Counter-Terrorism: Russia To Show The Americans How It's Done in Iraq


June 29, 2006: In Iraq, the Russians are about to show the Americans how it's done. Or at least try to. After four Russian embassy personnel were recently murdered by terrorists, many experienced counter-terrorism professionals expected the Russians to act. Russia, over some two centuries, has developed some very successful techniques for dealing with terrorists. When confronted with terrorist attacks like this, the Russians go in and play by terrorist rules. They terrorize the terrorists. Back in the 1980s, for example, Islamic terrorists in Lebanon kidnapped a Russian diplomat. The Russians (then the Soviets, a distinction without much difference in these matters) quickly found out which faction had their guy, kidnapped a relative of one of the kidnappers, and had a body part delivered to the Islamic kidnappers. The message was, release the Russian diplomat unharmed, or the KGB (Soviet secret police) would keep sending body parts, and grabbing kinfolk of the kidnappers. The Russian diplomat was released. Apparently that lesson has been forgotten, at least in some parts of Iraq.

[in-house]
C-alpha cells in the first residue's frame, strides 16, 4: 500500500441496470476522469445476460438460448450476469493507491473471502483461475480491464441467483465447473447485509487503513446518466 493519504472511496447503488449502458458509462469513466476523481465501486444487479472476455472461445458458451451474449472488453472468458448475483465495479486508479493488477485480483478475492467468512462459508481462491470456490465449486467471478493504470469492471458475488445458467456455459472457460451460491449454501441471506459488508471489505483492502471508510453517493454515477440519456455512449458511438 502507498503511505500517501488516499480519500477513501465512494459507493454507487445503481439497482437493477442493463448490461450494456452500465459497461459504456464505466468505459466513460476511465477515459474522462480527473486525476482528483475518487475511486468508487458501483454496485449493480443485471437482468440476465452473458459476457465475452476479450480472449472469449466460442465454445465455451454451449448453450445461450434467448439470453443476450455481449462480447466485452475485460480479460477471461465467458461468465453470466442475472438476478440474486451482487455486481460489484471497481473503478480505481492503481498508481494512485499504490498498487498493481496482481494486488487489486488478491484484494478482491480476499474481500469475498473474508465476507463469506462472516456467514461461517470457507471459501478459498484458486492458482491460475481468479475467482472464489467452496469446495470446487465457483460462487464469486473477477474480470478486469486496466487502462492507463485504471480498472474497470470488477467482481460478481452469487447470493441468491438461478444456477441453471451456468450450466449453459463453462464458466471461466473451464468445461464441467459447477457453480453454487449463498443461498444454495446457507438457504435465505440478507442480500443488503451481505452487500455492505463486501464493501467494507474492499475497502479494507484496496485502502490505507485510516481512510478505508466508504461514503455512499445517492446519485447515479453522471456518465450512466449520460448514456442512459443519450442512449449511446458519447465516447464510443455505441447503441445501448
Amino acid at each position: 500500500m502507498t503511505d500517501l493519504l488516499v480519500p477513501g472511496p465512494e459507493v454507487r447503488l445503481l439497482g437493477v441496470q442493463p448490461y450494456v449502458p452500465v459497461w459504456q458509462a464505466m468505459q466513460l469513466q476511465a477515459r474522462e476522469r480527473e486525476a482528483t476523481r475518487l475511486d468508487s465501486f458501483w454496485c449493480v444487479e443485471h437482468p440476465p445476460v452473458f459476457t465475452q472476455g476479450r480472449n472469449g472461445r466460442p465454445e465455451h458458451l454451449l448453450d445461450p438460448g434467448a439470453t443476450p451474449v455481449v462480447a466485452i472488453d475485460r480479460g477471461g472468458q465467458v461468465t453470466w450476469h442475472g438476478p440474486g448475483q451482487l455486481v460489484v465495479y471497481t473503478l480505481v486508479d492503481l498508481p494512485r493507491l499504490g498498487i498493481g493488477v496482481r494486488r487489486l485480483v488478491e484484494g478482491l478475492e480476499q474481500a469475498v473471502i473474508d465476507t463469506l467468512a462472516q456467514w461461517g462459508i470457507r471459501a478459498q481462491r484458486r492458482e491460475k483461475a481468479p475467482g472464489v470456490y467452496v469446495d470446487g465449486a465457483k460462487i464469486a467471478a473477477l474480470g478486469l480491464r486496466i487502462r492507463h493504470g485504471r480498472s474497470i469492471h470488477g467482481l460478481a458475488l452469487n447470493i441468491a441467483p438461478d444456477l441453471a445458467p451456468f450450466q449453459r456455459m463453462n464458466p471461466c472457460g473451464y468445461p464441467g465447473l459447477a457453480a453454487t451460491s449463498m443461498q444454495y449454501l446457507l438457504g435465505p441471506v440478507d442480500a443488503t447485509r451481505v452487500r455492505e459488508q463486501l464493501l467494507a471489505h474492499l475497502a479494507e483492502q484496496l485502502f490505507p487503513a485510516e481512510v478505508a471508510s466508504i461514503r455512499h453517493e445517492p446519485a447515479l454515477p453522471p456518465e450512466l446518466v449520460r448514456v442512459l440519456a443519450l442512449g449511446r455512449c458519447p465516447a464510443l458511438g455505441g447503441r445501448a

This time around, the Russians let the Americans and Iraqis deal with retrieving their four diplomatic personnel. The Russians blame the Americans for not getting their guys back alive, and now say that they will show the Americans how to proceed in these matters. That may be a little more complicated than the Lebanon operation. Back then, Lebanon was in chaos, in the middle of a civil war. These days, there is a pretty strong government in Iraq, with over 250,000 security personnel. And then there are 150,000 coalition troops. All of these people may not have been able to find the four Russian embassy staff, but they can get in the way of Russian secret police searching for the kidnappers. Not that it's impossible for the Russians to do what they want to do, but it will be under more complicated conditions. Then again, the Iraqi government and the Coalition may simply give the Russians a free hand, with the usual admonition to avoid making too much of a mess. Moreover, Russia has developed a lot of contacts in the Middle East over the years, and seems prepared to call in some favors to get the job done. Whatever the case, it's going to be an interesting example of Old School counter-terrorism.




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